Kate O’Beirne’s "Women Who Make the World Worse" is one of the boldest books challenging the orthodoxy of political correctness to be released in years. Above all, it documents the real damage inflicted on our culture by radical feminism and the women who lead that destructive movement.
O’Beirne makes a compelling case, substantiated by copious research, that radical feminism has been driven largely by disaffected women, devoted to undermining the traditional institutions that are indispensable for a healthy, vibrant society: motherhood, fatherhood and marriage.
In their relentless assault on gender distinctions and Mother Nature herself, they have tried to eliminate all differences between men and women, labeling them as social constructs engineered by dominant males in furtherance of their conspiracy to oppress women.
This book is not merely a polemical counterpoint to the subjective propaganda with which radical feminists have bombarded society in the last three-plus decades. It marshals impressive evidence shattering the bizarre, counterintuitive psychobabble feminists have promoted to "deconstruct" the pillars of our culture.
Radical feminist torchbearers publicly condemn marriage as the "chief vehicle for the perpetuation of the oppression of women" and a destructive institution that has harmed women’s mental and emotional health.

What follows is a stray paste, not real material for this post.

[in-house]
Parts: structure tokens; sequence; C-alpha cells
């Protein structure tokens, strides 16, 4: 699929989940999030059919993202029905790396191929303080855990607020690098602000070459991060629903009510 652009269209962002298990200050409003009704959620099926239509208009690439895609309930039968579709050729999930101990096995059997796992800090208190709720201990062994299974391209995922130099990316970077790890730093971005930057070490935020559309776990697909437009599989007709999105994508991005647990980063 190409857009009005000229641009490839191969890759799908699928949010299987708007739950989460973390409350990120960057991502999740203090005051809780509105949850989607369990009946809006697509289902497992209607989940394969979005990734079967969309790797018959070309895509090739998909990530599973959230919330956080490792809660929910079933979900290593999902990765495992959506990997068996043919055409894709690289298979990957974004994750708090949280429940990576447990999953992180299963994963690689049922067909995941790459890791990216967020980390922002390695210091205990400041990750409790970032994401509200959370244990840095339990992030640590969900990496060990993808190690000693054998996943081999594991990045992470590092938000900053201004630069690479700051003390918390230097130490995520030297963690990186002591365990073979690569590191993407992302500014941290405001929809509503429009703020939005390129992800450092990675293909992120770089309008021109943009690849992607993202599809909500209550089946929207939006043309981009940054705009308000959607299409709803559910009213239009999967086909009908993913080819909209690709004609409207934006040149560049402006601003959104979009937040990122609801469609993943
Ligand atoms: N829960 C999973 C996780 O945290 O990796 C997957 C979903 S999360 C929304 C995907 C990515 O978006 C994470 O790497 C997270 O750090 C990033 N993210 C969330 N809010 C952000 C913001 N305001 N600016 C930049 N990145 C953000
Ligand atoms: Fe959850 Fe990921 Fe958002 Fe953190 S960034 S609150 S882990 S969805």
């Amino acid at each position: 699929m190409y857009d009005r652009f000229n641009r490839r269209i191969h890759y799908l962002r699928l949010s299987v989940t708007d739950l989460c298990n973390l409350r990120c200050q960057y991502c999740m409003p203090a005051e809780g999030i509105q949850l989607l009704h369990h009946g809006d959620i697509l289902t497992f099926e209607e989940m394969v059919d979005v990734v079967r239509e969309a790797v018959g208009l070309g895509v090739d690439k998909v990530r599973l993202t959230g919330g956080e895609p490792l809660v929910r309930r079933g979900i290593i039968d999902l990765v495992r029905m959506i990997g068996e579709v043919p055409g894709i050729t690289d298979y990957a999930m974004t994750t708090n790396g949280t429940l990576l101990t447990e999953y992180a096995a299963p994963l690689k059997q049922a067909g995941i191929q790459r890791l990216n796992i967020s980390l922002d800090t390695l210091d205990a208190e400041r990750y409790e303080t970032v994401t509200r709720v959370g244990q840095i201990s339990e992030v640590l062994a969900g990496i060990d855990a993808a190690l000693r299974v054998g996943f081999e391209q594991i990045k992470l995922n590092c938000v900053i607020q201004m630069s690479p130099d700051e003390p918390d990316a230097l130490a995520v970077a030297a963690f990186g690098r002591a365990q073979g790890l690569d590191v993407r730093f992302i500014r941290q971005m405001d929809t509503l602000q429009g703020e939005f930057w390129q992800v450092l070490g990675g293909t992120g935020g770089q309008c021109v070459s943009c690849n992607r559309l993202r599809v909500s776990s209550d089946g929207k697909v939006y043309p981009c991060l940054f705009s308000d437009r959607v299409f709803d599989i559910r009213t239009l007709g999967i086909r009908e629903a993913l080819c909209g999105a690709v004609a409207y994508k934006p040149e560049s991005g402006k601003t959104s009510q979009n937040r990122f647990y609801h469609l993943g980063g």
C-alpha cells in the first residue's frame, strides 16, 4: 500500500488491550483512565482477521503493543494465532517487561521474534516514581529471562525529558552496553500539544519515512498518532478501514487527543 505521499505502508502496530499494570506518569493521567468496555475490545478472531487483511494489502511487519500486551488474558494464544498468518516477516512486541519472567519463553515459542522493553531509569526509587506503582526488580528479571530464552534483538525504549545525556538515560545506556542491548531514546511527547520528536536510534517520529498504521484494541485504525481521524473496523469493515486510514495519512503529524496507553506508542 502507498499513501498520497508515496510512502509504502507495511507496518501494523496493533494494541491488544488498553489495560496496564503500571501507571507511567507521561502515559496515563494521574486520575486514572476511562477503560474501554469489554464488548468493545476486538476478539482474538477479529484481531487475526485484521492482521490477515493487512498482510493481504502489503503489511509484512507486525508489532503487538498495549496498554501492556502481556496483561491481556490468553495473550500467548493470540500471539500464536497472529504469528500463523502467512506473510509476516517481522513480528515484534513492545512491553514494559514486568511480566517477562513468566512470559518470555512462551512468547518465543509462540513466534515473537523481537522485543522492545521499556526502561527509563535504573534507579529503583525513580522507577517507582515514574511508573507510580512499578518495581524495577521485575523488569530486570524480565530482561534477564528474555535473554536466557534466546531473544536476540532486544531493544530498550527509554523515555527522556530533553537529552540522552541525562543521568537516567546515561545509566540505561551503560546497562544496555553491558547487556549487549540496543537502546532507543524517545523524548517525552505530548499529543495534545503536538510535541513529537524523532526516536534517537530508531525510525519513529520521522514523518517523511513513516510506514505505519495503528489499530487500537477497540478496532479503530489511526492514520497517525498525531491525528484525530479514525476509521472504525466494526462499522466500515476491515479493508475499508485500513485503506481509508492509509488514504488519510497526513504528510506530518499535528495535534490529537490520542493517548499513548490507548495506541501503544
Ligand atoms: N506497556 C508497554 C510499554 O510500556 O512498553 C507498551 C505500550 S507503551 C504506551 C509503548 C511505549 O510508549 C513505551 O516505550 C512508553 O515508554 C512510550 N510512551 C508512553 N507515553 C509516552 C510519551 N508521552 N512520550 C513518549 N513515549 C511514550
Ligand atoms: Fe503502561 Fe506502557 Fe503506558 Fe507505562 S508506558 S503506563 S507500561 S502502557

But O’Beirne shows that when confronted with the hard evidence that refutes their premises, radical feminists cavalierly dismiss it as just further proof of men’s successful subjugation and indoctrination of women.
For example, when study after study reveals that married women, on average, are happier, healthier and wealthier than their unmarried counterparts, feminists write them off as skewed because they don’t comport with their militant conclusions.
O’Beirne cites a female sociology professor, Jessie Barnard, who says, "To be happy in a relationship which imposes so many impediments on her, as traditional marriage does, women must be slightly mentally ill." Another, Katharine Bartlett, the dean of Duke University’s law school, attributes women’s support for the traditional, nuclear family to deeply rooted ideology (read: brainwashing).
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